Susanne S. Rauh^{1,2}, Oliver J. Gurney-Champion^{2}, Uwe Oelfke^{2}, Frederik B. Laun^{1}, and Andreas Wetscherek^{2}

To use intravoxel incoherent motion (IVIM) modelling for clinical applications, the model parameters need to be determined accurately and precisely, which was found challenging. We studied the influence of signal-to-noise ratio (SNR), number of b-values and perfusion fraction on the accuracy of the recently introduced flow-compensated IVIM model parameters (tissue diffusivity, perfusion fraction, characteristic timescale and blood flow velocity). Simulations were performed for typical parameters obtained in healthy volunteers for pancreas and kidney and revealed that for an SNR of 20, 9 b-values and a perfusion fraction of more than 15% are needed for reliable parameter estimation in flow-compensated IVIM.

In the IVIM model, the DW signal attenuation S/S_{0}
is a function of tissue diffusivity D, perfusion fraction f, characteristic
timescale τ and blood flow velocity
v of the vascular network^{1,5}: $$\frac{S}{S_0} = (1-f)exp(-bD) + f \cdot F(b,T,τ,v)\cdot exp(-bD_b).$$

While in *classic *IVIM
modelling the perfusion-based attenuation F(b,T,τ,v) and self-diffusion (modelled here by D_{b}= 1.6 µm^{2}/ms)
of blood are approximated by exp(-bD*), in *flow-compensated* IVIM F(b,T,τ,v) is calculated using normalized phase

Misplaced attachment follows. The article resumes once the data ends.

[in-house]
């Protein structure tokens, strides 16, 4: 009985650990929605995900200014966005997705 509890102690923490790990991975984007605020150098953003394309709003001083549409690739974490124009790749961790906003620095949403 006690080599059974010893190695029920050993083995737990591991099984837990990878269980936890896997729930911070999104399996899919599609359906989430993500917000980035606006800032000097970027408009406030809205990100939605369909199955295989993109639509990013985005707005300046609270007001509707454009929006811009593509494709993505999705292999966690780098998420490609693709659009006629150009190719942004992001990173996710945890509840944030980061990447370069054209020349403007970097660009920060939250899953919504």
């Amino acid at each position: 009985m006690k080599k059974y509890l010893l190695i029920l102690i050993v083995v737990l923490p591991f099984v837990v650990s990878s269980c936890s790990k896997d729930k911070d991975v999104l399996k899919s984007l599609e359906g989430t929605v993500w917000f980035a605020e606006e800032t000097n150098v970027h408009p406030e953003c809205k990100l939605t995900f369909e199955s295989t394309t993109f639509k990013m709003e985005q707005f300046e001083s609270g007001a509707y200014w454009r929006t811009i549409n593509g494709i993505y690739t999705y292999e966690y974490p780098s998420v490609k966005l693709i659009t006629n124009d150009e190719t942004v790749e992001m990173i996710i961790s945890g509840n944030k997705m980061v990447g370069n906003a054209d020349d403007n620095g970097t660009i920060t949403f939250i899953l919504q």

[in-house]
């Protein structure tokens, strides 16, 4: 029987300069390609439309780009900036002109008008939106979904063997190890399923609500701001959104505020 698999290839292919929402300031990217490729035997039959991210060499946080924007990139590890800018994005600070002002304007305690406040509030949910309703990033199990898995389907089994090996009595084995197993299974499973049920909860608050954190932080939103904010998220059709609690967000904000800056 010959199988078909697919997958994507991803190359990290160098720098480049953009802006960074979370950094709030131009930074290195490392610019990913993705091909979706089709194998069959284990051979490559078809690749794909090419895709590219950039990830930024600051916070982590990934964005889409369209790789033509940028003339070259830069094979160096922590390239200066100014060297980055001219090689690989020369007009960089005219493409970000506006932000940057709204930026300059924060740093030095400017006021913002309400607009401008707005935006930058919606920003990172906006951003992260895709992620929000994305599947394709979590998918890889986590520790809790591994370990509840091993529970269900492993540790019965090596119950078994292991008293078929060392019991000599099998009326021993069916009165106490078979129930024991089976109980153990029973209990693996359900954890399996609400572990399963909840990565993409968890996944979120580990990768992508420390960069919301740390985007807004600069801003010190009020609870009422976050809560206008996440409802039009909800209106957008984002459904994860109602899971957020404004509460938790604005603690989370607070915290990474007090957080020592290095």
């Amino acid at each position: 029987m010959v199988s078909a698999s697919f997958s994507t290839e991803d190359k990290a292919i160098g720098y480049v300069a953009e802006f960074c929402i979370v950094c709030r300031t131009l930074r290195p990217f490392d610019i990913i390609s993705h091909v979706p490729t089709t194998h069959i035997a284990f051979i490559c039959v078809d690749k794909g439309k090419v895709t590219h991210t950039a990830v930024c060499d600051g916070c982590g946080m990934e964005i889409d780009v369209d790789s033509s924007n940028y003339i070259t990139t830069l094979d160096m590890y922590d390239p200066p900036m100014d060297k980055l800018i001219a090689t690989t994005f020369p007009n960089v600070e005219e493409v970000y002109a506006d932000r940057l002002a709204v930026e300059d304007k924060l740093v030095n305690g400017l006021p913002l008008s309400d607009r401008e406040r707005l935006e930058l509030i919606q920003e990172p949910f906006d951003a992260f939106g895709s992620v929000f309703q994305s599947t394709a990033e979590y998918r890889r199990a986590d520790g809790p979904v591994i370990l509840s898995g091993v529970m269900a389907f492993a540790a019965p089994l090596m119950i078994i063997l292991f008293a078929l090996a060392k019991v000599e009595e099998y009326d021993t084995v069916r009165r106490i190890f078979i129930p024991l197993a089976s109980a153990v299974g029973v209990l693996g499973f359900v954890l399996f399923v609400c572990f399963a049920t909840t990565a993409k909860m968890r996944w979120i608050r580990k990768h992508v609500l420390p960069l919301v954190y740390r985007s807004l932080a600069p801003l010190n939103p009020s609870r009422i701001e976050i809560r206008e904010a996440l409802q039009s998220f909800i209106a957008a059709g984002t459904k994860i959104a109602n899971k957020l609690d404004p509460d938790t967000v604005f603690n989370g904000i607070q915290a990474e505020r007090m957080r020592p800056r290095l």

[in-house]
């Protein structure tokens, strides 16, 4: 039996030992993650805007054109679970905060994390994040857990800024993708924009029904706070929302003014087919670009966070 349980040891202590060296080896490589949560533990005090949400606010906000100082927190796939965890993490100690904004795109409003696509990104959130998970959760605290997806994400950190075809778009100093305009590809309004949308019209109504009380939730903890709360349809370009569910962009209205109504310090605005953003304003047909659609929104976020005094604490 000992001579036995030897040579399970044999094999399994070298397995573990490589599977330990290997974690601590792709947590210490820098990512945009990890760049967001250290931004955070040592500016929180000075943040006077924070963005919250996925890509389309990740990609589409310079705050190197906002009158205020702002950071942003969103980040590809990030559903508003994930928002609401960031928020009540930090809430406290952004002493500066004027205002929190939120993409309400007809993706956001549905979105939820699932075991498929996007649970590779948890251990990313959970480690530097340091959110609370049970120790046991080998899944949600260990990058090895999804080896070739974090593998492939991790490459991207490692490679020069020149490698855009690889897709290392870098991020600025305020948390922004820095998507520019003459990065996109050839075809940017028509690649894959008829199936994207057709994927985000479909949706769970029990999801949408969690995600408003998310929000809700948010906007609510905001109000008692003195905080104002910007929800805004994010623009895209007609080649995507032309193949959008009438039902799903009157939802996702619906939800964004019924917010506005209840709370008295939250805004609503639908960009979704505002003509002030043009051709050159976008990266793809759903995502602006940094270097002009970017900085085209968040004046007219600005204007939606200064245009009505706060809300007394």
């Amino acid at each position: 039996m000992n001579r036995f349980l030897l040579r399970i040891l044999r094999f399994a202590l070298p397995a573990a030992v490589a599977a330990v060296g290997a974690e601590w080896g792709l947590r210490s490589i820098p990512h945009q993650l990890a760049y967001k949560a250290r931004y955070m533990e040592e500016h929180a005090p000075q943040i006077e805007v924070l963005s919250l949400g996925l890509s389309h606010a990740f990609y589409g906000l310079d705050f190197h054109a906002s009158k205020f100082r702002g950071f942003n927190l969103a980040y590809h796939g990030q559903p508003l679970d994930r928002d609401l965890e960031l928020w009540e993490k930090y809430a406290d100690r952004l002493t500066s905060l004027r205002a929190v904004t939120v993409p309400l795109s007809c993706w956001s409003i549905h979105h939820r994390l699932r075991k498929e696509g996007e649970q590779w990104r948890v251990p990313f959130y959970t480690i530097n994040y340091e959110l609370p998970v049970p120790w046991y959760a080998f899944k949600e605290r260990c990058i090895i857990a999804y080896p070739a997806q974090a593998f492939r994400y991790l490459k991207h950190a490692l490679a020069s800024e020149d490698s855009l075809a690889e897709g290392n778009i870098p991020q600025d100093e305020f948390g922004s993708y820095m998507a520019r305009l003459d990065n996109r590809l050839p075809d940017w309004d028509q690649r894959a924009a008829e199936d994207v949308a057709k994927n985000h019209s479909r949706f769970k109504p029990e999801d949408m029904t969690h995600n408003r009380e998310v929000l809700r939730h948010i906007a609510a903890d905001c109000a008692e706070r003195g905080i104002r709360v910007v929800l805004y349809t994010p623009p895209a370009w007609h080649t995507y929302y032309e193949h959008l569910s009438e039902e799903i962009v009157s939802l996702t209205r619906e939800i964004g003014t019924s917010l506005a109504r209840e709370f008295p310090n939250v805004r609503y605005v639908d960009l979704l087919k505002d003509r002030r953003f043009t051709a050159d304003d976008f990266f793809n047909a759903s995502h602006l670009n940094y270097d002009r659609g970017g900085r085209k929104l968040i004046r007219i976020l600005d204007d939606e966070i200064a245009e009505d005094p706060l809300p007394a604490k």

distributions^{5},
taking diffusion gradient scheme and diffusion time T (defined
in Fig. 1) into account.

We acquired abdominal DW MRI from three volunteers (each scanned twice) at 1.5T (Magnetom
Avanto, Siemens Healthcare, Germany) using an in-house developed single-shot
echo planar imaging sequence^{5}, which was respiratory triggered to exhalation.

The same protocol was used for volunteer experiments and simulations. It consisted of four series with constant T and varying b-values and three series with constant b-value and varying T, illustrated in Fig. 1.

In the simulations we examined the influence of Rician noise
(SNR 10-60 at b=0), employed b-values (4-18 b-values in range 0-600 s/mm^{2})
and the perfusion fraction (2-40%). Each simulation was repeated 100 times and
boxplots of the distribution of the relative error of the parameter estimates
were generated in MATLAB (The MathWorks, Inc., Natick). The median
of the box-plots is a measure of accuracy, the range is a measure of precision. Ground-truth values for the pancreas simulations were taken from
literature^{5} and values of the kidney were obtained from the volunteer
data.